Path Opinion: UK Plastics Pact

The recently-launched UK Plastics Pact is a laudable initiative, but is it missing something? According to WRAP it ‘brings together the entire plastics packaging value chain’ yet where are the design agencies who are often the creative minds behind new structural packaging, on-pack communication and branding? Perhaps we need to gatecrash this particular party… There are no formal statistics to evidence how much FMCG packaging is designed by external agencies, but our educated guess is around 50% in terms of structural packaging and 80% in terms of on-pack graphics. FMCG manufacturers and supermarkets regularly use external design agencies to help them redesign their packaging and undertake NPD and innovation projects. These agencies work with in-house teams and packaging suppliers to help launch new products, build brands, and even create new categories. Looking at the various initiatives and organisations involved in trying to solve the plastics problem, designers don’t seem to be on the guest list. Yet this is where their creative skills flourish – turning traditional thinking on its head, finding alternative solutions and exploiting the opportunities afforded by new materials. Words like ‘innovation’ and ‘design’ are being bandied around in the debate by other stakeholders, but design agencies seem noticeable by their absence. And whilst scientists and entrepreneurs might come up with new ideas that change the way we do things, design agencies are adept at keeping an eye on the commercial realities and brand ‘fit’ that can often scupper a new idea.


The need for a different path

The Plastics Pact is clearly a step in the right direction but as a voluntary code with no enforcement, it could be seen by cynics as yet another grand gesture which secures valuable column inches for its signatories – big promises which may well be compromised by commercial realism. Corporations like Coca-Cola were making similar recycling promises ten years ago, and companies like Iceland which has set itself more ambitious targets haven’t (yet) signed up to the Pact. Seven years is a very long time, and targets such as 30% average recycled content in new packaging conversely mean that 70% can still be virgin plastic. We’ve been recycling for years, yet our success rate remains pitifully low; in addition, plastics can only be recycled and reused a limited number of times. Initiatives like the New Plastics Economy Innovation Prize are equally laudable but entrepreneurial ideas require time, investment and often a cycle of experimentation before they can have tangible and lasting impact. What about FMCG packaging projects that are in the pipeline today? The design industry has seen cycles of sustainability-driven briefs – often in response to competitor activity or new technologies – but the search for packaging solutions to the problem recently seems focused more on scientists, entrepreneurs and of course the brand-owners themselves. So, we’d like to propose the notion that, using our home-grown UK design talent, there are several ‘smaller’ initiatives that could potentially create a more immediate and lasting impact.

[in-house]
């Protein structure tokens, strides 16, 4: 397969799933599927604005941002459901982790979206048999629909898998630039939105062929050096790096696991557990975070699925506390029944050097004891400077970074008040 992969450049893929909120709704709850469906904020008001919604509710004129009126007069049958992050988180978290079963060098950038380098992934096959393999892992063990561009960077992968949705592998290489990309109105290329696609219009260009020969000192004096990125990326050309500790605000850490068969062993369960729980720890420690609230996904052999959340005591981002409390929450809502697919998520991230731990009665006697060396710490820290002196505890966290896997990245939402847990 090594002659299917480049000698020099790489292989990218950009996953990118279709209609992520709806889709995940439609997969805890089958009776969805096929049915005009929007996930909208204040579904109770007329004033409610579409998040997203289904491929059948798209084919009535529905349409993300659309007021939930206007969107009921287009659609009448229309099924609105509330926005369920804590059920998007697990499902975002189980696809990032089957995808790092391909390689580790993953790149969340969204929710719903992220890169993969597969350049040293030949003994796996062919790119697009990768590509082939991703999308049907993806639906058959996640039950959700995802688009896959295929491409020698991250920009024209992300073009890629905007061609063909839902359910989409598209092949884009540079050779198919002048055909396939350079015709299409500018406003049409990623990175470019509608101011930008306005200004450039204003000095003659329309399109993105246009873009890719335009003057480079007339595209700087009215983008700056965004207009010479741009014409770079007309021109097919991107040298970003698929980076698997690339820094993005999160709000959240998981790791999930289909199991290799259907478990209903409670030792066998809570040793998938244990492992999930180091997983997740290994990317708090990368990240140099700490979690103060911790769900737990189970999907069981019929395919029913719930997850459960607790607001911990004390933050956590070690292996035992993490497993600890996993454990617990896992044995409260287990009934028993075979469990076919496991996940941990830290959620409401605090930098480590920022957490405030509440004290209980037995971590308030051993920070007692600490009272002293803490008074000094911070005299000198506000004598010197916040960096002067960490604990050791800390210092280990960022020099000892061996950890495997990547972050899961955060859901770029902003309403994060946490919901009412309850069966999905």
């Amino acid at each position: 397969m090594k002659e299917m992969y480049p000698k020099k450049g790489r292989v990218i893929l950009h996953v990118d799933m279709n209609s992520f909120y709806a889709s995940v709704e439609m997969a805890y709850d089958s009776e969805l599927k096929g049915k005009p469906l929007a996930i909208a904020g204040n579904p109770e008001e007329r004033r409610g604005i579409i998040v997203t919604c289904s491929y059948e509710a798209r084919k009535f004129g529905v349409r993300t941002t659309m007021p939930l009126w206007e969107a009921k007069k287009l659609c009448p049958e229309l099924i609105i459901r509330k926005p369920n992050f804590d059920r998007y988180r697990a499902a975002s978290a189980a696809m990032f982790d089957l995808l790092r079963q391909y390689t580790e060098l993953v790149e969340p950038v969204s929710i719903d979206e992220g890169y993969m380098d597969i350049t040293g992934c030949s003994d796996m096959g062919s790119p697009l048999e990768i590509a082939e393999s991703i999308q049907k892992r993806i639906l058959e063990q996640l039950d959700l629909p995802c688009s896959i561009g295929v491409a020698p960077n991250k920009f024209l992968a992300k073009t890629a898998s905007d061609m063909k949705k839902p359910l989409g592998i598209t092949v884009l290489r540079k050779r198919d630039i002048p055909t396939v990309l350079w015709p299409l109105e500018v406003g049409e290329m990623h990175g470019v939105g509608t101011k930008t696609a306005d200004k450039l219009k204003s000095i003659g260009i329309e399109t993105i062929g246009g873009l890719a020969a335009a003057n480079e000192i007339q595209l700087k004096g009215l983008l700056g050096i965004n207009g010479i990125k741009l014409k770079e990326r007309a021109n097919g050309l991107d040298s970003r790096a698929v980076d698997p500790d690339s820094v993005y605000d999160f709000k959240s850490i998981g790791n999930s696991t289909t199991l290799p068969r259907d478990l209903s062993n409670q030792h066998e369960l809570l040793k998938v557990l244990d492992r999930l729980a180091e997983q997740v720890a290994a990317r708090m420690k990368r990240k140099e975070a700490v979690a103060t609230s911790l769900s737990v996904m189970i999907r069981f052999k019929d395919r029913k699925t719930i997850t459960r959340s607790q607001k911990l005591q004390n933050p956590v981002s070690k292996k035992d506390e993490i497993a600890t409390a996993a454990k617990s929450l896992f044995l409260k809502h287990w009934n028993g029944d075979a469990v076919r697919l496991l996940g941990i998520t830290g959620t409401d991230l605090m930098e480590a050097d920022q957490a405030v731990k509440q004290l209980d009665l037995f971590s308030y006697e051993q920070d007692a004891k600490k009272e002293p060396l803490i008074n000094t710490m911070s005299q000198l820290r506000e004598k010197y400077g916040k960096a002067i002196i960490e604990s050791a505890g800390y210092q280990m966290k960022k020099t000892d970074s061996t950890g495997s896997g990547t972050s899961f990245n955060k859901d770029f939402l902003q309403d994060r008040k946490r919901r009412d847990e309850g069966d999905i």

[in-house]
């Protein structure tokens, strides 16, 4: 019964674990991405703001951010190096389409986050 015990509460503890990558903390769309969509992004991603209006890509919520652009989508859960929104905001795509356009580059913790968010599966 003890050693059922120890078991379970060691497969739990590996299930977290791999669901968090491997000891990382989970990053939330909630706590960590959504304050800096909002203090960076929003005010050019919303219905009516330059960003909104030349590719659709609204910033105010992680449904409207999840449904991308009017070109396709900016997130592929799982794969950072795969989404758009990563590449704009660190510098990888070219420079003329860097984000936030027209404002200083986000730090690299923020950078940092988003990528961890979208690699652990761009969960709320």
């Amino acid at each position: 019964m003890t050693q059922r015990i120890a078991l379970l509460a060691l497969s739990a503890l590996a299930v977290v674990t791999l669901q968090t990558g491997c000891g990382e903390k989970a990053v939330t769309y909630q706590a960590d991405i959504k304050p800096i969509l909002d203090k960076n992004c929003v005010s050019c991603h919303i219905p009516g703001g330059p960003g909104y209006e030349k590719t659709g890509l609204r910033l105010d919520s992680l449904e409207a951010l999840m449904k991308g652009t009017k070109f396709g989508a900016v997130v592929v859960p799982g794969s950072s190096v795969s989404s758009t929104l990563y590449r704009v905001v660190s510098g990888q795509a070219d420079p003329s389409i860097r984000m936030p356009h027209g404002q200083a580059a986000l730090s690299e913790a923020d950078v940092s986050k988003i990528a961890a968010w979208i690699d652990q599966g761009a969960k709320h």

Let design agencies loose on specific, smaller-scale initiatives

On-pack communication is a case in point. We know that consumers struggle with what can and can’t be recycled, and we know that individual councils all operate their recycling systems in different ways (although the goal must be to create a UK-wide system). Design agencies with experience in graphics and packaging are perfectly placed to explore on- and off-pack communication solutions to this problem, and the brand that claims this territory first will win a Gold in both PR and consumer terms. New materials may spearhead breakthroughs in the plastics challenge, but who better to explore the design opportunities of new materials in packaging terms than designers, working in close partnership with packaging suppliers and brand owners? Structural packaging design expertise has at its heart the commercial realities of fast production lines and cost-effective shipping, as well as consumer need and mindset. And whilst this is currently a UK Plastics Pact – soon to be adopted in other countries – let’s not forget the very specific challenges presented by third world countries where a sachet ‘industry’ has grown out of poverty and the need for affordable portion sizes. In terms of single-use plastic this is a key offender. The design industry thrives on understanding the complexity of challenges like this.


Successful solutions require pragmatic creativity

That’s what makes the design industry unique. It’s the injection of creativity, imagination and artistic skill, grounded in commercial realism and put through a brand ‘filter’ that comes together to produce successful results. The harsh truth is that we will need all these elements in equal measures if we’re going to effect immediate, tangible, long-term change.

What’s your role in the plastics challenge? Share your views with and follow Thomas Herman’s Linkedin profile to receive the next in our “Responsible design (because we are responsible)” series.


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